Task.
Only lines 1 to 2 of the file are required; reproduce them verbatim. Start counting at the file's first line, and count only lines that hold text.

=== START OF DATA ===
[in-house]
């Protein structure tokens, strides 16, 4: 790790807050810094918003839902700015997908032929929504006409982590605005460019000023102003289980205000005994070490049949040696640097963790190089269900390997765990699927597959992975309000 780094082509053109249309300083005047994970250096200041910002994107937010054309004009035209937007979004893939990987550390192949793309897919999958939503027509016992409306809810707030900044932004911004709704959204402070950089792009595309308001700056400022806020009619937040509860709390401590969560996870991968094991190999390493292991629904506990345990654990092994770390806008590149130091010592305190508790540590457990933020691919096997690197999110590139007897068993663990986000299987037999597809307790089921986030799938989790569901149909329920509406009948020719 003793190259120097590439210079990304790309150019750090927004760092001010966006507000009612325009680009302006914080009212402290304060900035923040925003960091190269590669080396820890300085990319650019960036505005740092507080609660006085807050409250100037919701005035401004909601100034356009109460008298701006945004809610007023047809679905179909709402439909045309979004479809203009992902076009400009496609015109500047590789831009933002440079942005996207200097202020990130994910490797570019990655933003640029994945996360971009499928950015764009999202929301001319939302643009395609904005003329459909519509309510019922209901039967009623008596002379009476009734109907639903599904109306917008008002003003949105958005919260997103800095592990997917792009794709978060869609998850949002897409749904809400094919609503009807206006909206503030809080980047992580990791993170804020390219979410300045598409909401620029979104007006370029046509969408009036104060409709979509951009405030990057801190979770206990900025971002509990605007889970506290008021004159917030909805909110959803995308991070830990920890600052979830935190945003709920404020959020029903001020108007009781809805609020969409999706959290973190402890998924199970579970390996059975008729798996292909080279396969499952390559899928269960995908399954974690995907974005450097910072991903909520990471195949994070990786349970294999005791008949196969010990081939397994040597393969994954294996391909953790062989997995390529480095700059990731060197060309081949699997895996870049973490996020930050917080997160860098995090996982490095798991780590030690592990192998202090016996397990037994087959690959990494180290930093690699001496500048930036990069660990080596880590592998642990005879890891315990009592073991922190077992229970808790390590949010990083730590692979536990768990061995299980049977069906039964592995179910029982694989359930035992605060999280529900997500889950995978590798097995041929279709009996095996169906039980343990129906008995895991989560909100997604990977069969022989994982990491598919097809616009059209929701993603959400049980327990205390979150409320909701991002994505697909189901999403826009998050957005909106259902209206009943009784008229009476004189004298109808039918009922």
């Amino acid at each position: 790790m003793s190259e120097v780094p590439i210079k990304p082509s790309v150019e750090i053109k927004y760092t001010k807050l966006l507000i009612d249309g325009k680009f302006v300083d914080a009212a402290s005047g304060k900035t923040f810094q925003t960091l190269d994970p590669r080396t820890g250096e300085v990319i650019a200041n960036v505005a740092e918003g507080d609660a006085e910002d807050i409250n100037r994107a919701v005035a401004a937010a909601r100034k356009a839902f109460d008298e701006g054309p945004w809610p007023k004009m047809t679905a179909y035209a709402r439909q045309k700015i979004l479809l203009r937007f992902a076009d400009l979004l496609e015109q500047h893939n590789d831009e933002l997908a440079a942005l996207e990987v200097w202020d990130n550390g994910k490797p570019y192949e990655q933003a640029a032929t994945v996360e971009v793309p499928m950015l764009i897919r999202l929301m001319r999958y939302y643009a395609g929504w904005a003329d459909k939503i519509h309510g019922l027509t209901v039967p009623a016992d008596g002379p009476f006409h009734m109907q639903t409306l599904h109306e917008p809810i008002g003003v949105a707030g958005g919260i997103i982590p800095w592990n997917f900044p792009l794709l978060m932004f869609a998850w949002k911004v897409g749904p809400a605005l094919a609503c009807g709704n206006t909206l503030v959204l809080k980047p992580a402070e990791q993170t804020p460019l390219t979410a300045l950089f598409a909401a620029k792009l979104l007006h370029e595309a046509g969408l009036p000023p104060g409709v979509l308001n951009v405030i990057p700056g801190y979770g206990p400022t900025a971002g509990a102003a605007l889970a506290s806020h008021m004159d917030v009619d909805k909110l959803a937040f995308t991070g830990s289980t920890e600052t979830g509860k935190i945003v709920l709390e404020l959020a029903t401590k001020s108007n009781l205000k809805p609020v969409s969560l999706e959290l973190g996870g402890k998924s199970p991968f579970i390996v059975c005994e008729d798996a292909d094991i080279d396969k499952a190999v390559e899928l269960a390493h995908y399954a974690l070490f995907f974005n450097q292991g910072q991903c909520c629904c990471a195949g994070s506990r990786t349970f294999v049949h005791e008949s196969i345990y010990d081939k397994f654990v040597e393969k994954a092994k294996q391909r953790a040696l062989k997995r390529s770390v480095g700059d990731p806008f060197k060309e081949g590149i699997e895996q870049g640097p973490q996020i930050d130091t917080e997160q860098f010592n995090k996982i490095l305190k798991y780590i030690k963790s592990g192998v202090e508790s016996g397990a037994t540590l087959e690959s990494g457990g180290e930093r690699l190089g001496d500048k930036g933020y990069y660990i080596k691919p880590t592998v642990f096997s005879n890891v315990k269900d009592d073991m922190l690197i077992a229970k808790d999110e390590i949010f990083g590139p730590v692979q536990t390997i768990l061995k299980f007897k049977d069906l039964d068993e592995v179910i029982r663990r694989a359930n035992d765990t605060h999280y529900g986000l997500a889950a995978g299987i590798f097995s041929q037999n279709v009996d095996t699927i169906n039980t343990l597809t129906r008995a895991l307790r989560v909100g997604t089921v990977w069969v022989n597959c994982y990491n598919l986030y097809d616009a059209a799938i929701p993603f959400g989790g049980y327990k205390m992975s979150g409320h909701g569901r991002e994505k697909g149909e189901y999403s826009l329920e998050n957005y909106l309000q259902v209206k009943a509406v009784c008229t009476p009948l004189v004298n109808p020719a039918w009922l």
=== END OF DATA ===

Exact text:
[in-house]
């Protein structure tokens, strides 16, 4: 790790807050810094918003839902700015997908032929929504006409982590605005460019000023102003289980205000005994070490049949040696640097963790190089269900390997765990699927597959992975309000 780094082509053109249309300083005047994970250096200041910002994107937010054309004009035209937007979004893939990987550390192949793309897919999958939503027509016992409306809810707030900044932004911004709704959204402070950089792009595309308001700056400022806020009619937040509860709390401590969560996870991968094991190999390493292991629904506990345990654990092994770390806008590149130091010592305190508790540590457990933020691919096997690197999110590139007897068993663990986000299987037999597809307790089921986030799938989790569901149909329920509406009948020719 003793190259120097590439210079990304790309150019750090927004760092001010966006507000009612325009680009302006914080009212402290304060900035923040925003960091190269590669080396820890300085990319650019960036505005740092507080609660006085807050409250100037919701005035401004909601100034356009109460008298701006945004809610007023047809679905179909709402439909045309979004479809203009992902076009400009496609015109500047590789831009933002440079942005996207200097202020990130994910490797570019990655933003640029994945996360971009499928950015764009999202929301001319939302643009395609904005003329459909519509309510019922209901039967009623008596002379009476009734109907639903599904109306917008008002003003949105958005919260997103800095592990997917792009794709978060869609998850949002897409749904809400094919609503009807206006909206503030809080980047992580990791993170804020390219979410300045598409909401620029979104007006370029046509969408009036104060409709979509951009405030990057801190979770206990900025971002509990605007889970506290008021004159917030909805909110959803995308991070830990920890600052979830935190945003709920404020959020029903001020108007009781809805609020969409999706959290973190402890998924199970579970390996059975008729798996292909080279396969499952390559899928269960995908399954974690995907974005450097910072991903909520990471195949994070990786349970294999005791008949196969010990081939397994040597393969994954294996391909953790062989997995390529480095700059990731060197060309081949699997895996870049973490996020930050917080997160860098995090996982490095798991780590030690592990192998202090016996397990037994087959690959990494180290930093690699001496500048930036990069660990080596880590592998642990005879890891315990009592073991922190077992229970808790390590949010990083730590692979536990768990061995299980049977069906039964592995179910029982694989359930035992605060999280529900997500889950995978590798097995041929279709009996095996169906039980343990129906008995895991989560909100997604990977069969022989994982990491598919097809616009059209929701993603959400049980327990205390979150409320909701991002994505697909189901999403826009998050957005909106259902209206009943009784008229009476004189004298109808039918009922």